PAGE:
It’s no surprise the bulk of a 4×4 vehicle’s time will be spent on the road, and while road noise may be a secondary concern for many buyers it should nonetheless be taken into consideration.
Tyres are responsible for a lot of the road noise you hear in the cabin and, while vehicle design plays some part in suppressing road noise, tyre design and construction is as important, if not more.
Below, we compare what we believe to be the quietest all-terrain tyres on the market to help you make an informed choice.
While many factors make a car’s journey quiet or not, these tyres will be a step in the right direction.
RELATED: The Best All Terrain Tyres
We’ve talked before about the Scorpion ATR and for good reason. Even though it isn’t the most hardcore AT tyre, it makes up for those shortcomings by being a comfortable and quiet option for a wide range of SUVs and more serious 4x4s.
They are a popular choice for owners who tow, tour, or just for the occasional weekend off-road or on the beach.
Pirelli believes the aggressive road-biased pattern is optimised to deliver a quiet ride (along with strong braking and resistance to aquaplaning).
The traction on wet or dry bitumen is very good, and since they are offered in a wide range of sizes between 15 and 22 inches most owners are covered.
We’re big fans of the Hankook Dynapro. The construction cleverly minimises road noise with features like Hankook’s step block edge technology, trapping most of the sound waves in the tyre’s tread before they can be dispersed and heard from within the cabin.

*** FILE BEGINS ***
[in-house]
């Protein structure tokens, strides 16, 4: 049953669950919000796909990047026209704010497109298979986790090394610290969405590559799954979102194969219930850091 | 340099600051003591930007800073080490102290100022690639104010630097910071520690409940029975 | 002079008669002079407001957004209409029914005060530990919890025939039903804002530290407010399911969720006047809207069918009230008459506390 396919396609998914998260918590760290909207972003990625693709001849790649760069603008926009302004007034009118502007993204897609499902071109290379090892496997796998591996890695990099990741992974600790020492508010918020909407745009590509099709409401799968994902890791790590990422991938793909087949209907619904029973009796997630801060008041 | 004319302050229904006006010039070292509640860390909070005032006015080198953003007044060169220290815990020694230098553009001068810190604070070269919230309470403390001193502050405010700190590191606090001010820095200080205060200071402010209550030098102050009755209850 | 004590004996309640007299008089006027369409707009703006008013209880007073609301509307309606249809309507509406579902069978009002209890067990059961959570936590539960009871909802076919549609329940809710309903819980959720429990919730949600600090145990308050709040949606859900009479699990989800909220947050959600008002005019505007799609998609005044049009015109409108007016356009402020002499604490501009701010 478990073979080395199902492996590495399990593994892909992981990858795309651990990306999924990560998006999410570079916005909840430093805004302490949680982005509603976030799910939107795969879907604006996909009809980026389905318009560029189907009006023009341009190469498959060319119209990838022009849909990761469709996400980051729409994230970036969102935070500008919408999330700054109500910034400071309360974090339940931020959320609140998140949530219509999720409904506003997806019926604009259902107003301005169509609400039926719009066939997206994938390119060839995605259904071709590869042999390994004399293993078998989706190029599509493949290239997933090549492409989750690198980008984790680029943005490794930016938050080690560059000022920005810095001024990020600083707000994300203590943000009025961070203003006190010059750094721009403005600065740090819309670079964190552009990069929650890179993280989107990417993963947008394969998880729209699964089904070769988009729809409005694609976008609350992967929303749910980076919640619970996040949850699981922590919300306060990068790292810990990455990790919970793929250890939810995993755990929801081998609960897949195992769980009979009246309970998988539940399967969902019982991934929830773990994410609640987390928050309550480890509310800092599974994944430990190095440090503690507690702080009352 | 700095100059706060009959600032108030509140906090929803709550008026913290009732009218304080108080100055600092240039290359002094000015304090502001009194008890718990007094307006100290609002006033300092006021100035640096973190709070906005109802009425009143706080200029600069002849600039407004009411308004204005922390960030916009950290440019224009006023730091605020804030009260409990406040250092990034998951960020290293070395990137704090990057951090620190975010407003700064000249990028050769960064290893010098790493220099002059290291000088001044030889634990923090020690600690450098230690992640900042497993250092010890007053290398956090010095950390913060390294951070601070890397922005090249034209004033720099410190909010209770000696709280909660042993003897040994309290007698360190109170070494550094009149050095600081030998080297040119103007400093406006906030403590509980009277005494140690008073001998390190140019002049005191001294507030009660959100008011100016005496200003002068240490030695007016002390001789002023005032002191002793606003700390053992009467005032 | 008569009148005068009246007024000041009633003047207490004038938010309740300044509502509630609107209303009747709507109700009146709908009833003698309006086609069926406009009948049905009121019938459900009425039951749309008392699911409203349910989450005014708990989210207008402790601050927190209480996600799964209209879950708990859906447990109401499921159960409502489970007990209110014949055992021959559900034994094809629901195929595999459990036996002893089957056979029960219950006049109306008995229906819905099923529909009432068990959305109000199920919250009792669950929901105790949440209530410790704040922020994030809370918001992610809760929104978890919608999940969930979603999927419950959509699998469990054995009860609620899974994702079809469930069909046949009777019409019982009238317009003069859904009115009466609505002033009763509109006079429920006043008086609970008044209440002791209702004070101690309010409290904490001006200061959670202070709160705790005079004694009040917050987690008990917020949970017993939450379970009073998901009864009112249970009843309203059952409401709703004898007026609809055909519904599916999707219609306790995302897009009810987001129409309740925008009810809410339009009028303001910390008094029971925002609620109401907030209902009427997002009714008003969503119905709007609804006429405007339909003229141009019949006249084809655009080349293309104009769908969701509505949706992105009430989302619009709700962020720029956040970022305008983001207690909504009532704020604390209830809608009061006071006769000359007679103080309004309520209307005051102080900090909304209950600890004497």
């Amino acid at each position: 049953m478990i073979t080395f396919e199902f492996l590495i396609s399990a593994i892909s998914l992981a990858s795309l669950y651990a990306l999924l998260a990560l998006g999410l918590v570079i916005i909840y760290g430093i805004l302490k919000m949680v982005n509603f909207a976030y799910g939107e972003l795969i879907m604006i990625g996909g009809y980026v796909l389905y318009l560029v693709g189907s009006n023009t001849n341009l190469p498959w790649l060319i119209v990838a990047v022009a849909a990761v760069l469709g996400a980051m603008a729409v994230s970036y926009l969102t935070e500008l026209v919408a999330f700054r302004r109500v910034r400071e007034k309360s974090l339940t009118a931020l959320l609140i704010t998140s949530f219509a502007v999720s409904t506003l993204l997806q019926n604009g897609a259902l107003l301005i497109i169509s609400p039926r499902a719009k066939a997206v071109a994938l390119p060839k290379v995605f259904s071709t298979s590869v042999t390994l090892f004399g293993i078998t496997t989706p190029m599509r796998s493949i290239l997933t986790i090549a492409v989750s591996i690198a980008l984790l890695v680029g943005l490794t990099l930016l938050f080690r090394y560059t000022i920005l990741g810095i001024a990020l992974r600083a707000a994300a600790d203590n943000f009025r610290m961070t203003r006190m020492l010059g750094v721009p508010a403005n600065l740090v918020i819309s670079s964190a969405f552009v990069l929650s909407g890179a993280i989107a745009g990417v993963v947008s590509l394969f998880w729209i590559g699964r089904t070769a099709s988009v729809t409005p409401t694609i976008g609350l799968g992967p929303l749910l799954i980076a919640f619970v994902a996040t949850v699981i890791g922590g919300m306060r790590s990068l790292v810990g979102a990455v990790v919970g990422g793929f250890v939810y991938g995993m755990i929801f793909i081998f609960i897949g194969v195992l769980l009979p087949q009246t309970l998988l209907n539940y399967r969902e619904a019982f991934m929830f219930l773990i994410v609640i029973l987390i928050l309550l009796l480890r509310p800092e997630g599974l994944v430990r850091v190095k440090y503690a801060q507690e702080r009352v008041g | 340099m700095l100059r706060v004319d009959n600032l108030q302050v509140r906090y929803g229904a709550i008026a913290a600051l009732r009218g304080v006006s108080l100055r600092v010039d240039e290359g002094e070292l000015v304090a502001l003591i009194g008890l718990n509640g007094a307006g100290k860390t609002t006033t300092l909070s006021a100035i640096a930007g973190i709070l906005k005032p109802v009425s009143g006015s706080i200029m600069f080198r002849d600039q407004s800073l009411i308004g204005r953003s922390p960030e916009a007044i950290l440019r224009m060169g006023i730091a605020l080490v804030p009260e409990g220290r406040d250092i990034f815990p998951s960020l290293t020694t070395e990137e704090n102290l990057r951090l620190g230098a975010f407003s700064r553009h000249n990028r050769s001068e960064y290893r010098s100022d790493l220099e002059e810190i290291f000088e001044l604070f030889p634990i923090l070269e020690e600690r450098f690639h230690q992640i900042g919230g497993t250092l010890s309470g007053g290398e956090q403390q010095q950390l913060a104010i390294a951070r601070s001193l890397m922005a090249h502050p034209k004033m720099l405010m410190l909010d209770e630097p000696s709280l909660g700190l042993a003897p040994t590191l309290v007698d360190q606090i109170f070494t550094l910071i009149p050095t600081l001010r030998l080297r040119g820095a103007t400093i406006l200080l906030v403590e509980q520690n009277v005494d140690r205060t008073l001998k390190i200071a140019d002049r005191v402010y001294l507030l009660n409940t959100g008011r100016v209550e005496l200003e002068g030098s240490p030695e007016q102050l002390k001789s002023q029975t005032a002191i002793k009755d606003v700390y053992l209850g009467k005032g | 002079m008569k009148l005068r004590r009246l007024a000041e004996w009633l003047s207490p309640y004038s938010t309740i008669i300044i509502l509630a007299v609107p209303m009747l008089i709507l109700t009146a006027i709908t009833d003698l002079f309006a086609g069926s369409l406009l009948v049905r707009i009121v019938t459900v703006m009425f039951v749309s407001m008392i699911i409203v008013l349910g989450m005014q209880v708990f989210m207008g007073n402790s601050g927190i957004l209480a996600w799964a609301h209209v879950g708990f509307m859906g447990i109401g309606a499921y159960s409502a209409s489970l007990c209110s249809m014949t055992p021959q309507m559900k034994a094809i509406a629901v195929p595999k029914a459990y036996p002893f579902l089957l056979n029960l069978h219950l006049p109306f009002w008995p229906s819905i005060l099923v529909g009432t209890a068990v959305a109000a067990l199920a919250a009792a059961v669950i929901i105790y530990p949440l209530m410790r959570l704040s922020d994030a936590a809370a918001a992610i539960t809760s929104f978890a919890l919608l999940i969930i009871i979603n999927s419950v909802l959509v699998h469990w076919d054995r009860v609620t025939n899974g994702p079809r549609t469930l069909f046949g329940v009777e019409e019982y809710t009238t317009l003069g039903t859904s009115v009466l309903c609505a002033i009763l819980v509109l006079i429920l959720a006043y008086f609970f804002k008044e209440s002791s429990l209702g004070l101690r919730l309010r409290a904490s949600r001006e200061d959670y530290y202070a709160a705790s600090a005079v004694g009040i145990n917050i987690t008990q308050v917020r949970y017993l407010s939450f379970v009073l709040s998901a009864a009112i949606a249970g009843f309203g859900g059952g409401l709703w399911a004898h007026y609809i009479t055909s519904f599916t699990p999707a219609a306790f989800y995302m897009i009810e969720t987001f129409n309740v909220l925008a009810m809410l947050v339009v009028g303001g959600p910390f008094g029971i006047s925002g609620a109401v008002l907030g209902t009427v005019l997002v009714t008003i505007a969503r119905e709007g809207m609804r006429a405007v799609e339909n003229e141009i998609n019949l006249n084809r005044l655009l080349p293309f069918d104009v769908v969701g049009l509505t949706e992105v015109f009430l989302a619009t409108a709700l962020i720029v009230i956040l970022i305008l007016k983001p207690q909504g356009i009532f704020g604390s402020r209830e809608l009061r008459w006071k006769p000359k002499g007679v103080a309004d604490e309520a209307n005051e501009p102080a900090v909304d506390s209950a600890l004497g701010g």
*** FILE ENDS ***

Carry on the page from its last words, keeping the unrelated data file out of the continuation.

It’s clearly more on-road than off, but it remains a strongly-featured tyre that can still hack it on gravel tracks and sandy stretches.
That said, the road performance it exhibits makes it a compelling choice for those realistic about how often they really use their 4×4 away from the tarmac.
The ATT has plenty of features to keep you going off-road, but it is still very much an on-road-biased AT.
What this particular comparison is really interested in is Cooper Tires’ Whisper Grooves; these little rubber bars (they look like wear indicators) between the blocks on the outer shoulder essentially create a barrier to trap sound waves and make for a quiet ride.
Given the other features present on the ATT, like light-truck (LT) construction and a tread design that assists in all facets of off-road performance (including stone ejector ledges to reduce the chances of stones sticking between tread blocks), while still being predominantly an on-road tyre, the Cooper is definitely worth shortlisting for a 4×4.
Finally, it comes with a 60,000km warranty and sizes in the range of 16 to 18 inches.
We continue to like what we see with the AT34S.
Designed to be an all-season tyre in countries that deal with cold and snowy winters, it is still a supreme choice in Australia, but especially in colder climates like the highlands and Tasmania.
It has similar features to the Discoverer ATT, like Whisper Grooves and Aqua Vac channels to reduce aquaplaning, and high tensile light truck body ply for greater damage resistance and load capacity.
Seeing as the AT34S is only available in 15″, 16″, 17, and 20″ sizes, some drivers may have to consider the similar ATT above.